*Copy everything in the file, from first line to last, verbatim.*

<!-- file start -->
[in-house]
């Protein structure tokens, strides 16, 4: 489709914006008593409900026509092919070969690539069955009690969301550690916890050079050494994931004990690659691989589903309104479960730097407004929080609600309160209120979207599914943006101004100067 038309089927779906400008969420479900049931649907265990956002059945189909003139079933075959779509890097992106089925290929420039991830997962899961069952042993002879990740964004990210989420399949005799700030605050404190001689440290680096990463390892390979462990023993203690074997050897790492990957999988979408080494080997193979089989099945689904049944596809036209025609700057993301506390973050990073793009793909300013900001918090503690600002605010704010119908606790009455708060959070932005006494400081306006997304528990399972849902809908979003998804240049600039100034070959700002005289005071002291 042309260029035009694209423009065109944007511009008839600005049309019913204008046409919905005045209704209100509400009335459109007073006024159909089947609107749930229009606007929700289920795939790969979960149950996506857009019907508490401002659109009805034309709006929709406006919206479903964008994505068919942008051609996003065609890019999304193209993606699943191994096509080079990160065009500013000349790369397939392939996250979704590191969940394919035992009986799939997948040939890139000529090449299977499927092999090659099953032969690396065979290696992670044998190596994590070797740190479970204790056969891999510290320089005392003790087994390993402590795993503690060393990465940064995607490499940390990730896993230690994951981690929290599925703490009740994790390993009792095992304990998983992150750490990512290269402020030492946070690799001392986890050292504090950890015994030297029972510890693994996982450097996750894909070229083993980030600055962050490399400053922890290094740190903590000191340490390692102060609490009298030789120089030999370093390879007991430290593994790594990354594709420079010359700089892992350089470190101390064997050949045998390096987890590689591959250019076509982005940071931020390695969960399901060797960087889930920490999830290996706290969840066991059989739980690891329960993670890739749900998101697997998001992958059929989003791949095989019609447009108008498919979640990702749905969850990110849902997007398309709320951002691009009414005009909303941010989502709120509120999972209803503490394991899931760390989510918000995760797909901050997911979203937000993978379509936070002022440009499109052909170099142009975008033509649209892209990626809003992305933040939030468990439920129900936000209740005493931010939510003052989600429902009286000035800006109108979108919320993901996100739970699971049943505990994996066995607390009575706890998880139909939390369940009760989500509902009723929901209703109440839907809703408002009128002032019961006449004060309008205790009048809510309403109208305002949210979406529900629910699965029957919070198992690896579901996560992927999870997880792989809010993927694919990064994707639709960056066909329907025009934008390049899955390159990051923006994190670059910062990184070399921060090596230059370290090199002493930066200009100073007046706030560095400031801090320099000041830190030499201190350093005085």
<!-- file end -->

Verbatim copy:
[in-house]
């Protein structure tokens, strides 16, 4: 489709914006008593409900026509092919070969690539069955009690969301550690916890050079050494994931004990690659691989589903309104479960730097407004929080609600309160209120979207599914943006101004100067 038309089927779906400008969420479900049931649907265990956002059945189909003139079933075959779509890097992106089925290929420039991830997962899961069952042993002879990740964004990210989420399949005799700030605050404190001689440290680096990463390892390979462990023993203690074997050897790492990957999988979408080494080997193979089989099945689904049944596809036209025609700057993301506390973050990073793009793909300013900001918090503690600002605010704010119908606790009455708060959070932005006494400081306006997304528990399972849902809908979003998804240049600039100034070959700002005289005071002291 042309260029035009694209423009065109944007511009008839600005049309019913204008046409919905005045209704209100509400009335459109007073006024159909089947609107749930229009606007929700289920795939790969979960149950996506857009019907508490401002659109009805034309709006929709406006919206479903964008994505068919942008051609996003065609890019999304193209993606699943191994096509080079990160065009500013000349790369397939392939996250979704590191969940394919035992009986799939997948040939890139000529090449299977499927092999090659099953032969690396065979290696992670044998190596994590070797740190479970204790056969891999510290320089005392003790087994390993402590795993503690060393990465940064995607490499940390990730896993230690994951981690929290599925703490009740994790390993009792095992304990998983992150750490990512290269402020030492946070690799001392986890050292504090950890015994030297029972510890693994996982450097996750894909070229083993980030600055962050490399400053922890290094740190903590000191340490390692102060609490009298030789120089030999370093390879007991430290593994790594990354594709420079010359700089892992350089470190101390064997050949045998390096987890590689591959250019076509982005940071931020390695969960399901060797960087889930920490999830290996706290969840066991059989739980690891329960993670890739749900998101697997998001992958059929989003791949095989019609447009108008498919979640990702749905969850990110849902997007398309709320951002691009009414005009909303941010989502709120509120999972209803503490394991899931760390989510918000995760797909901050997911979203937000993978379509936070002022440009499109052909170099142009975008033509649209892209990626809003992305933040939030468990439920129900936000209740005493931010939510003052989600429902009286000035800006109108979108919320993901996100739970699971049943505990994996066995607390009575706890998880139909939390369940009760989500509902009723929901209703109440839907809703408002009128002032019961006449004060309008205790009048809510309403109208305002949210979406529900629910699965029957919070198992690896579901996560992927999870997880792989809010993927694919990064994707639709960056066909329907025009934008390049899955390159990051923006994190670059910062990184070399921060090596230059370290090199002493930066200009100073007046706030560095400031801090320099000041830190030499201190350093005085």